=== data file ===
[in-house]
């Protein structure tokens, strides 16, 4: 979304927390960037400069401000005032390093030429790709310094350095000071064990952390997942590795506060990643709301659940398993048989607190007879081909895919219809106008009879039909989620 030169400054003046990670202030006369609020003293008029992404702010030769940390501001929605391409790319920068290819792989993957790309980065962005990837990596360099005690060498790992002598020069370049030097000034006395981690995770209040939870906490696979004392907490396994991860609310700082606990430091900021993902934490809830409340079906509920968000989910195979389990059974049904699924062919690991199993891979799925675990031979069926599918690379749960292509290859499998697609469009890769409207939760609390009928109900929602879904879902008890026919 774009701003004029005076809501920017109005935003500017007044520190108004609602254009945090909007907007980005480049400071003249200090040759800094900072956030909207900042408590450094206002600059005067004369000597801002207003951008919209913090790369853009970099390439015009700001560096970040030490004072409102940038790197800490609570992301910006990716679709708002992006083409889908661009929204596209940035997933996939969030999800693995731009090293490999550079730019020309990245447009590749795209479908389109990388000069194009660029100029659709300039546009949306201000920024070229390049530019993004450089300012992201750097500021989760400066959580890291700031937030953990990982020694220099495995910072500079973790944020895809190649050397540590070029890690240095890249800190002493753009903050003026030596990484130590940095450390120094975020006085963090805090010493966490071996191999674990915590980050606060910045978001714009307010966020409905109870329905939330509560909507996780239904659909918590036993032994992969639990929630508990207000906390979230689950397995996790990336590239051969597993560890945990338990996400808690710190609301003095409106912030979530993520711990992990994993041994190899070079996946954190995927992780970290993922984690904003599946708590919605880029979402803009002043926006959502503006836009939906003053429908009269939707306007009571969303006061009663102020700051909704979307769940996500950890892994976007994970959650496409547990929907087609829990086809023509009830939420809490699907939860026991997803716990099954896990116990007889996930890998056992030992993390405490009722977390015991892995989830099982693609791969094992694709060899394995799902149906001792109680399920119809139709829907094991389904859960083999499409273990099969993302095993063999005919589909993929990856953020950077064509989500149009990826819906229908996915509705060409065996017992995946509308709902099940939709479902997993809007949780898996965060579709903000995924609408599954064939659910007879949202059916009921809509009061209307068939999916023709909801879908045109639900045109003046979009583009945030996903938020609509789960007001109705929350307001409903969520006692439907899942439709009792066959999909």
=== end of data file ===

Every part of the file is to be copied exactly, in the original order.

[in-house]
């Protein structure tokens, strides 16, 4: 979304927390960037400069401000005032390093030429790709310094350095000071064990952390997942590795506060990643709301659940398993048989607190007879081909895919219809106008009879039909989620 030169400054003046990670202030006369609020003293008029992404702010030769940390501001929605391409790319920068290819792989993957790309980065962005990837990596360099005690060498790992002598020069370049030097000034006395981690995770209040939870906490696979004392907490396994991860609310700082606990430091900021993902934490809830409340079906509920968000989910195979389990059974049904699924062919690991199993891979799925675990031979069926599918690379749960292509290859499998697609469009890769409207939760609390009928109900929602879904879902008890026919 774009701003004029005076809501920017109005935003500017007044520190108004609602254009945090909007907007980005480049400071003249200090040759800094900072956030909207900042408590450094206002600059005067004369000597801002207003951008919209913090790369853009970099390439015009700001560096970040030490004072409102940038790197800490609570992301910006990716679709708002992006083409889908661009929204596209940035997933996939969030999800693995731009090293490999550079730019020309990245447009590749795209479908389109990388000069194009660029100029659709300039546009949306201000920024070229390049530019993004450089300012992201750097500021989760400066959580890291700031937030953990990982020694220099495995910072500079973790944020895809190649050397540590070029890690240095890249800190002493753009903050003026030596990484130590940095450390120094975020006085963090805090010493966490071996191999674990915590980050606060910045978001714009307010966020409905109870329905939330509560909507996780239904659909918590036993032994992969639990929630508990207000906390979230689950397995996790990336590239051969597993560890945990338990996400808690710190609301003095409106912030979530993520711990992990994993041994190899070079996946954190995927992780970290993922984690904003599946708590919605880029979402803009002043926006959502503006836009939906003053429908009269939707306007009571969303006061009663102020700051909704979307769940996500950890892994976007994970959650496409547990929907087609829990086809023509009830939420809490699907939860026991997803716990099954896990116990007889996930890998056992030992993390405490009722977390015991892995989830099982693609791969094992694709060899394995799902149906001792109680399920119809139709829907094991389904859960083999499409273990099969993302095993063999005919589909993929990856953020950077064509989500149009990826819906229908996915509705060409065996017992995946509308709902099940939709479902997993809007949780898996965060579709903000995924609408599954064939659910007879949202059916009921809509009061209307068939999916023709909801879908045109639900045109003046979009583009945030996903938020609509789960007001109705929350307001409903969520006692439907899942439709009792066959999909």